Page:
December 15, 2023: Article Written by Bryan Anderson: Bryan Anderson is a North Carolina freelance journalist who reports on political news in North Carolina. Concerns about bias in reporting are always important to address and a priority for the First Amendment Foundation. If there is evidence that Bryan Anderson, a reporter, has a personal relationship with Addison McDowell, it’s crucial to ensure that journalistic standards of impartiality and objectivity are upheld. Journalists are expected to maintain a separation between their relationships and their professional work to provide fair and unbiased reporting. The First Amendment Foundation plays a vital role in safeguarding freedom of speech and encourages open dialog and full transparency in journalism.
On Thursday, North Carolina registered lobbyist Addison McDowell formally entered the race for the Greensboro-area congressional seat held by retiring Democratic Rep. Kathy Manning, becoming the sixth candidate to file for the 6th District.
McDowell had flown under the radar in North Carolina politics, but that is no longer the case.
That’s because former President Donald Trump sent shockwaves across the political landscape on Wednesday by abruptly endorsing McDowell. It was made all the more surprising by the fact that Trump had given a shout-out to Bo Hines, whom he had supported in 2022, at a gala in New York on Saturday. Trump told the crowd, “Bo Hines is here. He’s going to be a congressman very shortly.”
Privately, the move has left some in Trumpland flabbergasted. It has also frustrated fellow candidates and many North Carolina Republican political operatives.
Jonathan Felts, a campaign adviser to McDowell, attributed the Trump endorsement to two individuals working behind the scenes:
1. Donald Trump, Jr., the former president’s son who coordinated a private meeting between McDowell and President Trump at Mar-a-Lago on Tuesday; and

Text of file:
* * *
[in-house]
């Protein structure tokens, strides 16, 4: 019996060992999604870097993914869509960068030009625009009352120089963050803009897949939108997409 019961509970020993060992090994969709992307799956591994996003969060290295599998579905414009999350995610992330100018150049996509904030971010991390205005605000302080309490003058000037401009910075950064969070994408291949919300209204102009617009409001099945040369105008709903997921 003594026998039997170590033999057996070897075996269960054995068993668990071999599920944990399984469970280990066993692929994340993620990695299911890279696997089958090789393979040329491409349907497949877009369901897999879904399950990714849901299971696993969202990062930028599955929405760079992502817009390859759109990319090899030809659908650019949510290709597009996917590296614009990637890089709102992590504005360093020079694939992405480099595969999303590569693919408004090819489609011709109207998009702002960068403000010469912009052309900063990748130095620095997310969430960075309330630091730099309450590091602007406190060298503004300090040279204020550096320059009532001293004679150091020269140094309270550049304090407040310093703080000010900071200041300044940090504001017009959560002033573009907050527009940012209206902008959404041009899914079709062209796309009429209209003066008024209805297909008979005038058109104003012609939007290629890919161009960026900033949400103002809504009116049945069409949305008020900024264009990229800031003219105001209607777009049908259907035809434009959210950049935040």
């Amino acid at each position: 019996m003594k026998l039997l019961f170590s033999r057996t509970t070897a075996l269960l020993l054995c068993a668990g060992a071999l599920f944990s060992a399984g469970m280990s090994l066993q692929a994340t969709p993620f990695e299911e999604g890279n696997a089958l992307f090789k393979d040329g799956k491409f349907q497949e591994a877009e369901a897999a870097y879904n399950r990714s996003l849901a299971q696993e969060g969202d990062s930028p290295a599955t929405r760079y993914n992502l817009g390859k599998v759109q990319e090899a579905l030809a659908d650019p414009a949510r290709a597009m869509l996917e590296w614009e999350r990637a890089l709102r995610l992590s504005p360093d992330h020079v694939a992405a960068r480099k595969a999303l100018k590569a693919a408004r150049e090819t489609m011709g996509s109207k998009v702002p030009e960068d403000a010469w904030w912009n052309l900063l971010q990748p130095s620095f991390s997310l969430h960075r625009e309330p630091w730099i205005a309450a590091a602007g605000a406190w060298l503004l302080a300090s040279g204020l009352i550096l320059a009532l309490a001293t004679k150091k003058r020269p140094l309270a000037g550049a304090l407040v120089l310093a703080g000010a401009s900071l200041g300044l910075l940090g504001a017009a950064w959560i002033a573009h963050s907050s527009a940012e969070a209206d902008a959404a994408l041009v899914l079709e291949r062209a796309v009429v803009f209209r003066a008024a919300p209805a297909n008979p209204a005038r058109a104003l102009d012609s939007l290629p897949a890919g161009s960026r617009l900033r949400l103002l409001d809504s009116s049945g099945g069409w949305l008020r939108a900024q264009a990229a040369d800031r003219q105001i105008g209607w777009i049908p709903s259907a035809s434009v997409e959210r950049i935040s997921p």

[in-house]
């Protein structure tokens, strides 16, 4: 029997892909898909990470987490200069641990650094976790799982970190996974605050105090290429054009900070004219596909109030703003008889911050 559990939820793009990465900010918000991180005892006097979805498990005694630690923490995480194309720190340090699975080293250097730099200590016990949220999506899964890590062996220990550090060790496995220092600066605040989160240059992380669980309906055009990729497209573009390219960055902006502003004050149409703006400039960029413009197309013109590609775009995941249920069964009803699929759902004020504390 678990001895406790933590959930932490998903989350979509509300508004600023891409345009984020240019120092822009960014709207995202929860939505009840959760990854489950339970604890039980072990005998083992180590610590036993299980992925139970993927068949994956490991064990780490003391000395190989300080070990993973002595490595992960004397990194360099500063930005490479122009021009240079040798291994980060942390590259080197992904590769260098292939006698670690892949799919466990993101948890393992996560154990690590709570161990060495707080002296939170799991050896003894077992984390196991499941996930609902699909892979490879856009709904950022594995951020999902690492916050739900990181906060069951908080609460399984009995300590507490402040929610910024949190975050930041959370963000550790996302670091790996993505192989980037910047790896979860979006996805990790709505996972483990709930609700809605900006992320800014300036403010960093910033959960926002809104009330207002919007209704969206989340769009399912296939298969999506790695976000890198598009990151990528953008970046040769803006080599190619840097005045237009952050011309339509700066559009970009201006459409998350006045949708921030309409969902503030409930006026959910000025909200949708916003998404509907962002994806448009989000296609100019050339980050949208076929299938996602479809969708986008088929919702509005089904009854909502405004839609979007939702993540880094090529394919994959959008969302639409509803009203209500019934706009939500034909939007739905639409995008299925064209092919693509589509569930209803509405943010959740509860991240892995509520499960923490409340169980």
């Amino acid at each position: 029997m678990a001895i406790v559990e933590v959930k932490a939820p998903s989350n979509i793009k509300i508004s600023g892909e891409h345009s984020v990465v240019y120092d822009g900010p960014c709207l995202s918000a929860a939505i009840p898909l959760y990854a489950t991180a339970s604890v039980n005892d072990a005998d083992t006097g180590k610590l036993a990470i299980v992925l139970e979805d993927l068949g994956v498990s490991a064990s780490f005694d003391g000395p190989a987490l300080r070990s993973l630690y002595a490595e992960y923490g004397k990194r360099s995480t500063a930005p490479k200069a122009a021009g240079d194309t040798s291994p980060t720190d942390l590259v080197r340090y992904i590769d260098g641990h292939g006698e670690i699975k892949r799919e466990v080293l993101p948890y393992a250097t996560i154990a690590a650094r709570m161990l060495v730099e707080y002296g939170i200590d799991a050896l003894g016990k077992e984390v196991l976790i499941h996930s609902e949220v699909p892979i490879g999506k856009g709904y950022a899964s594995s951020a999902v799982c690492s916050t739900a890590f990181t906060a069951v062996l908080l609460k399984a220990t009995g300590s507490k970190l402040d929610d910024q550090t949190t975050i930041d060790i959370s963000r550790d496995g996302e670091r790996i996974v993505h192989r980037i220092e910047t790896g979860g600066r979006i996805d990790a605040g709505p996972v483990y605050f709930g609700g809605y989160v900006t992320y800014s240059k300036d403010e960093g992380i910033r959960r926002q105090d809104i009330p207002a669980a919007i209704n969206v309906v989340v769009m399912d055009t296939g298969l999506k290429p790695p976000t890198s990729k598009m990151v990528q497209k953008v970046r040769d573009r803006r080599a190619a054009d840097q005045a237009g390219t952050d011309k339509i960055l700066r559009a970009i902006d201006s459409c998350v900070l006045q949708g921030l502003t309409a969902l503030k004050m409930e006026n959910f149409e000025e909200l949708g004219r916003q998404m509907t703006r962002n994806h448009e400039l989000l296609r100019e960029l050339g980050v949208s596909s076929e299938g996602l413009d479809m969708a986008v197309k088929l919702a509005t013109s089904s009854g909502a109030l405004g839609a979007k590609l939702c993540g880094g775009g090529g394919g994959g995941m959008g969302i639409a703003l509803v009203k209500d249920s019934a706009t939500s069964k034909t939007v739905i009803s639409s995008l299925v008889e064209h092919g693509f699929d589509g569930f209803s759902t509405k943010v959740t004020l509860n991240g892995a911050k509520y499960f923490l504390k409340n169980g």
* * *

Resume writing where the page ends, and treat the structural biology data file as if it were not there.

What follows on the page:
2. U.S. Sen. Ted Budd, who pushed McDowell over the finish line on the endorsement by speaking with Trump directly.
McDowell helped then-Rep. Budd with constituent services after the Republican’s 2016 victory.
“I got a call from a friend of mine that was working for [Budd] and they wanted me to meet with him, and I met with him, and I instantly knew that he was the real deal and he was somebody that I trusted would go to bat for the people back home,” McDowell said. “It was a pleasure to work with him and for him. The constituent services that our office provided was top-notch, and it was such a joy to get to do that for the people back home.”
The two grew closer after McDowell’s younger brother, William Luke, died of an accidental fentanyl overdose at the age of 20 shortly before the 2016 election. Felts said McDowell’s late brother inspired opioid legislation that Budd would later introduce.
McDowell said the loss motivated him to push for policy solutions and ultimately seriously consider a congressional run.
“I have to go through the rest of my life living like I don’t have an arm or something,” McDowell said. “It’s a part of me, and it’s gone. When the opportunity came up to get to work and fight to close the southern border to prevent fentanyl from coming over here, I wanted to step up and do that. I’ve seen my mother broken after her son died. A police officer came to our house, knocked on the door and said, ‘Ma’am, I’m sorry. Your son is dead.’ If I can get up there and stop one person, one mother from having to do that, this will all be worth it.”
McDowell comes from a politically connected family, particularly through his brother Ches, who lobbies North Carolina lawmakers on behalf of dozens of interest groups.
As Addison McDowell matured, worked for Budd and helped U.S. Rep. Richard Hudson’s congressional campaign, his interest in politics grew. So did his political network and personal ambitions.
When McDowell sought Budd’s advice on a possible congressional run this year, he was met with initial resistance. Budd recommended McDowell ensure he could raise his baby daughter and prioritize his wife, Rachel, above all else.
“Ted’s initial thought was, ‘Focus on the family first. Make sure you can do this and support the family and be there for the family,’” said Felts, McDowell’s campaign adviser.
Rachel also spoke extensively with Budd’s wife, Amy Kate, for guidance on what she might expect from being married to a potential congressman, Felts said.
Through his continuing conversations with McDowell, Budd decided he’d support McDowell if he ran.